Editor's note: This is the first of a three-part series about the Aiken Together campaign that was recently announced to raise funds through private donations for the Center for African American History, Art and Culture, the Aiken Visitors Center and Train Museum and the funding to open a Savannah River Site Heritage Center. Today's story covers the Center for African American History, Art and Culture.


Through the Aiken Together capital campaign, The Center for African American History, Art and Culture hopes to raise enough money to fund the finishing touches of its new home, the Immanuel Institute.


Aiken Together seeks $2.9 million over the span of five years through pledged donations for three institutions, which all hope to serve the Aiken community with stories about the area's history. The private donations would allocate 41 percent of the funding for the Center, 28 percent for the Aiken Visitors Center and Train Museum and 31 percent to open a Savannah River Site Heritage Center.


The Rev. Douglas Slaughter, chairman of the Center for African American History, Art and Culture, said the site – formerly known as the Immanuel Institute for the children of newly freed slaves, located at 120 York St. – would provide the residents and tourists with history beginning in Africa all the way to the art, music and military service throughout the Aiken area today.


“There are a couple of reasons this Center is so important,” Slaughter said. “It's to preserve the contributions of African- Americans in Aiken County because it's such a rich history. The first African-American Baptist church is in Aiken County, and Aiken County is the only county in South Carolina that was established during Reconstruction by African-Americans who were part of the Statehouse.”


Exhibits give timelines of African-American history

The center will open two educational classrooms to be used for after-school programs and programs for students during the school year. Tours will cover the culture and geography of West Africa – including food and animals – and exhibits will display how African culture became a part of American culture. Individuals will leave the African village and enter “The Door of No Return,” a slave ship to provide an experience of what it is like to be in the Middle Passage.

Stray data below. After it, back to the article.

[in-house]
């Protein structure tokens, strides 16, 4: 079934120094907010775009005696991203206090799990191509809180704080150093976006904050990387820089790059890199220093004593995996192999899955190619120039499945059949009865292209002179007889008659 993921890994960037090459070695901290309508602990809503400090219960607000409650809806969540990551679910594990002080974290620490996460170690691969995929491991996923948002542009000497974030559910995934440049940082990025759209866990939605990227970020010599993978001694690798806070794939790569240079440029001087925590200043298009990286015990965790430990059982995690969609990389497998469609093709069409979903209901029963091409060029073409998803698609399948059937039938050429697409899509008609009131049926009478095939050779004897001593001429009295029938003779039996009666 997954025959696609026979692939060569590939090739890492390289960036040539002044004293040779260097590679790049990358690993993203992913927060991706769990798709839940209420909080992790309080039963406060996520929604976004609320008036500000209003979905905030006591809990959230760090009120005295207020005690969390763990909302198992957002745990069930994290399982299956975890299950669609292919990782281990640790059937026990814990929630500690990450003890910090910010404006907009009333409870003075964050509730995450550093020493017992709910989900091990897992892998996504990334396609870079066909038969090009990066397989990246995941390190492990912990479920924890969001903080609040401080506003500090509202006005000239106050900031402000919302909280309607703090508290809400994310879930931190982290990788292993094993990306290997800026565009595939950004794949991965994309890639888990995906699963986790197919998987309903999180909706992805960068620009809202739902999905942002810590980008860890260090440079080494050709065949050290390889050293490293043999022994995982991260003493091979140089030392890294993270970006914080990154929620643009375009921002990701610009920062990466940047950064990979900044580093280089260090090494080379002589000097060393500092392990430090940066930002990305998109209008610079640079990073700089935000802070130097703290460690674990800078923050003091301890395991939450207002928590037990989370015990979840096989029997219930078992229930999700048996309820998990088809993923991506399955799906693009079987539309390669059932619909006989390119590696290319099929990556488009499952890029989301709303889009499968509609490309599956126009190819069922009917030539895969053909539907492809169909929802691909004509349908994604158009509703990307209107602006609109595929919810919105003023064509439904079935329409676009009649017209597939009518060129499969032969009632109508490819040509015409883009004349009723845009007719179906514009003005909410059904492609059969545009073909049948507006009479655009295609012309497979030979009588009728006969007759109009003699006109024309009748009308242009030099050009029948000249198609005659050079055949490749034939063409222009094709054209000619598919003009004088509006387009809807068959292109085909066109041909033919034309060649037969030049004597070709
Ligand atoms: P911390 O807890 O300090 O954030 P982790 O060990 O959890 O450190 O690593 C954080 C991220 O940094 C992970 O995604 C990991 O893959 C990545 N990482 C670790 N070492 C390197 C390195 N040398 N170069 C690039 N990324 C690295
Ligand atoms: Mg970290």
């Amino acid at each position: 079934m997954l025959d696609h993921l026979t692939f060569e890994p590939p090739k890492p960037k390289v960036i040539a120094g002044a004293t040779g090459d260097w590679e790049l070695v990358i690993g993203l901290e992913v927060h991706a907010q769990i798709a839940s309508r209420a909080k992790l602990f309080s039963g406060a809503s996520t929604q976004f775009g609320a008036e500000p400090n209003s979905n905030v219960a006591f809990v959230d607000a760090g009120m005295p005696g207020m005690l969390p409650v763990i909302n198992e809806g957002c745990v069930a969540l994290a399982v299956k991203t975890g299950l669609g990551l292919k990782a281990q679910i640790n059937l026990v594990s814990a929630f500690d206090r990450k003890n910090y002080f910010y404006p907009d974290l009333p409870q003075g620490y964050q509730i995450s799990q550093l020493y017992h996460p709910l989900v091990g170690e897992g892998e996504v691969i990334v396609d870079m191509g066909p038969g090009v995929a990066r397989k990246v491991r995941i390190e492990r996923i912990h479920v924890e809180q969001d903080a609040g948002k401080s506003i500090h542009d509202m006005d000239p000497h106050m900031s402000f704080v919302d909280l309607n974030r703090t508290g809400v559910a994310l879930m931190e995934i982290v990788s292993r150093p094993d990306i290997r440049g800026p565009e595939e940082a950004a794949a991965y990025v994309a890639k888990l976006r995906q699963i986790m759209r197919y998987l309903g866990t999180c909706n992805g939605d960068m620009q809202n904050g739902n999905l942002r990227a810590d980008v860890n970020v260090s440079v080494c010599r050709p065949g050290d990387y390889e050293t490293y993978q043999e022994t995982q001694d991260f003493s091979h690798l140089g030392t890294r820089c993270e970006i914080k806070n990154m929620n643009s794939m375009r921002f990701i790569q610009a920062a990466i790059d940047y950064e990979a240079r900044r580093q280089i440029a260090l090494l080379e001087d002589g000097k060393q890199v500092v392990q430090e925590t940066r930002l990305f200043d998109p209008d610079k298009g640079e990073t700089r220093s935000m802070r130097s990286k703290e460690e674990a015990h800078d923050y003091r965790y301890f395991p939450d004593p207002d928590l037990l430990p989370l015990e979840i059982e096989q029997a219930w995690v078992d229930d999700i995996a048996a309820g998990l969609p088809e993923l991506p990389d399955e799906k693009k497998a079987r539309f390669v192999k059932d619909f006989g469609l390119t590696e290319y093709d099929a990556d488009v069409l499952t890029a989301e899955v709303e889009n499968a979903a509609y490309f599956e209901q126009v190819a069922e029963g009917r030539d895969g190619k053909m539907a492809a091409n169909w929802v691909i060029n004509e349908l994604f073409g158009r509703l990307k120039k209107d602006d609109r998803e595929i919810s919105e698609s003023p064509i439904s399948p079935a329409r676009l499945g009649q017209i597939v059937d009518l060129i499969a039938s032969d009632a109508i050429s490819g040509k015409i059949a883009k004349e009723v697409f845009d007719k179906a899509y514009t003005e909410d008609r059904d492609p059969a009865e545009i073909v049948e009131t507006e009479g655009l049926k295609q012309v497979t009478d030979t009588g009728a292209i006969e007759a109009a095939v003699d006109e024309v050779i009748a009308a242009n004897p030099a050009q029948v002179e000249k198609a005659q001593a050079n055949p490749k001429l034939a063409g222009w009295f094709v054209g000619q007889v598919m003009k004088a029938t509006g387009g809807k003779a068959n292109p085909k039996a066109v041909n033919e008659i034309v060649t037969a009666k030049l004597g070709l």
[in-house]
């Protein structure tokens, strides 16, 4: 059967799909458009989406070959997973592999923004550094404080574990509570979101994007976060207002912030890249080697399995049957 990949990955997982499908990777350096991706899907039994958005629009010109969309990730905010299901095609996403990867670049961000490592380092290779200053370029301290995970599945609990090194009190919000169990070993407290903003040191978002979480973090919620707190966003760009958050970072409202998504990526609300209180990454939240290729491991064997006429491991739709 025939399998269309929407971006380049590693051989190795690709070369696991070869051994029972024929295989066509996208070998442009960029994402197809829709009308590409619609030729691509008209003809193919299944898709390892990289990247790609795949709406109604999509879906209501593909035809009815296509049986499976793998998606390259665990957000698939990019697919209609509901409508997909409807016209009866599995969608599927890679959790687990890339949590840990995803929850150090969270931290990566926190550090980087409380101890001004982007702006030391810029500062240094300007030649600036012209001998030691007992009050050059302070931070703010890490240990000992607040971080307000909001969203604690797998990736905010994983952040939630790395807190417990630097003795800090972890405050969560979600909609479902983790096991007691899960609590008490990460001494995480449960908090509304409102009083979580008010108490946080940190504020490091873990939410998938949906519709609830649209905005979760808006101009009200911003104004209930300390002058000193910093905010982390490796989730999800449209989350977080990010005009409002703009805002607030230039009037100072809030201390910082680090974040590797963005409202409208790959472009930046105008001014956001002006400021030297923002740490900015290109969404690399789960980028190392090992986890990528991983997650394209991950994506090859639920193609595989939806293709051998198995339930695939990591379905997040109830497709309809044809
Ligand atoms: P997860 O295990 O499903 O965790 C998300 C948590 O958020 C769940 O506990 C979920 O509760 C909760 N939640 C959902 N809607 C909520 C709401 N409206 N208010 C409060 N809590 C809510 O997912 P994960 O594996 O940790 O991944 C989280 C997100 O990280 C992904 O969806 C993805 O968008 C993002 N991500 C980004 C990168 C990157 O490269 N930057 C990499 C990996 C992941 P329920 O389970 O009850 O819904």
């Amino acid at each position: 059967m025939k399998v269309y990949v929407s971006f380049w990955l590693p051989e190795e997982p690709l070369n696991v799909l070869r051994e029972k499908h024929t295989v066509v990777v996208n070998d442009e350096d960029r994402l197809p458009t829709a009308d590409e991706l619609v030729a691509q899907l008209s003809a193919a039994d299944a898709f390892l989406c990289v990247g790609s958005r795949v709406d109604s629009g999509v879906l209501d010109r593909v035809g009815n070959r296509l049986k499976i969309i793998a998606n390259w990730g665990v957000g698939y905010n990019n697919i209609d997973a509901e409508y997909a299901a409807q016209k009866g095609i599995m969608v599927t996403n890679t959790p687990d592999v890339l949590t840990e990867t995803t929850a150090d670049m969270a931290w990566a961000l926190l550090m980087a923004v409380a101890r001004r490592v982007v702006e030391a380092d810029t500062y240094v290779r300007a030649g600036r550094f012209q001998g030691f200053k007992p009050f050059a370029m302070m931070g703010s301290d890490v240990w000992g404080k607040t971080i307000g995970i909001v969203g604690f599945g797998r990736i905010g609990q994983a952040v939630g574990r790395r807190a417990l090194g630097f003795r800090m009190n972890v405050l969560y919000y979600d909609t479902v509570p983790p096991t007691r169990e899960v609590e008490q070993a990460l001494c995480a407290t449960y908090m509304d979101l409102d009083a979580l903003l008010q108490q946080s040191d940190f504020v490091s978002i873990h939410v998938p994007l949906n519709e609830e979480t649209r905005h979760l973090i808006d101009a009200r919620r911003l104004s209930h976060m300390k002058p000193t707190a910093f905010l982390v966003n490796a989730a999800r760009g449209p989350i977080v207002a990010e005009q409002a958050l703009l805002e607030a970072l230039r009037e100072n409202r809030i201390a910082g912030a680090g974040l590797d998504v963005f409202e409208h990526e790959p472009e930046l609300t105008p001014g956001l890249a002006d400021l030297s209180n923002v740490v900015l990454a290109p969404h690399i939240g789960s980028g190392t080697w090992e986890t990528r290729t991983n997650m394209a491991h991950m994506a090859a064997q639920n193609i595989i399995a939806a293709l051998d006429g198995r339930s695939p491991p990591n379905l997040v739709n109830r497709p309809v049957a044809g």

After visitors “arrive” in Charleston, various exhibits, murals and kiosks will allow individuals to follow a historical African-American timeline, learn about the Civil Rights movement and the Northern migration. There will be a music and listening lab where museumgoers can listen and learn about jazz and blues as well as the African-American impact on the arts.


“Around the Kitchen Table,” an interactive exhibit with two big tables used for individuals to contribute their favorite memories around the kitchen table, is Slaughter's favorite.


“You can check out information about education, religious life, science and technology,” Slaughter said. “You can learn about men from Aiken who served in the War of 1812 and even do genealogy work to trace the roots of your family.”


Family reunions and businesses can also reserve the upstairs portion of the building, which will be complete with a full kitchen and staff who can also provide dinner theater for a more one-on-one experience, according to Slaughter.


Immanuel Institute in restoration since 2004

“We purchased the building through an accommodations tax grant,” Slaughter said. “And then we started a capital campaign raising $1 million. That $1 million went to restore the building to the way it looked like when we first purchased it. We began to up fit the downtown stairs with fire suppression and electricity.”


In response to why it has taken so long for the Center to complete a project to the fullest degree, Slaughter said a drop in the one-cent sales tax slowed the Center's progress for a while.


“The thing is, we have done everything in cash, and we have no debt,” Slaughter said. “And in reality, we thought we were going to get money from the one-cent sales tax. It was promised to us, but we never got that money, which kind of slowed us down. But bottom line is, we have done what we could do with the cash that we had. This is actually about a $2.5 million project. This Aiken Together campaign will allow us to complete the project.”


Through the Aiken Together capital campaign, Slaughter said returning the building to its former educational facility would be those most important piece.


“I came here 20 years ago, and what I discovered was a lot of citizens don't know how important African-Americans have been historically through the years,” Slaughter said. “The story hasn't yet been told.”


For questions about donations or information, call 706-724-1314 or email RSL@CFCSRA.org.


Maayan Schechter is the city beat reporter with Aiken Standard. She has a degree in mass communications-journalism from the University of North Carolina Asheville.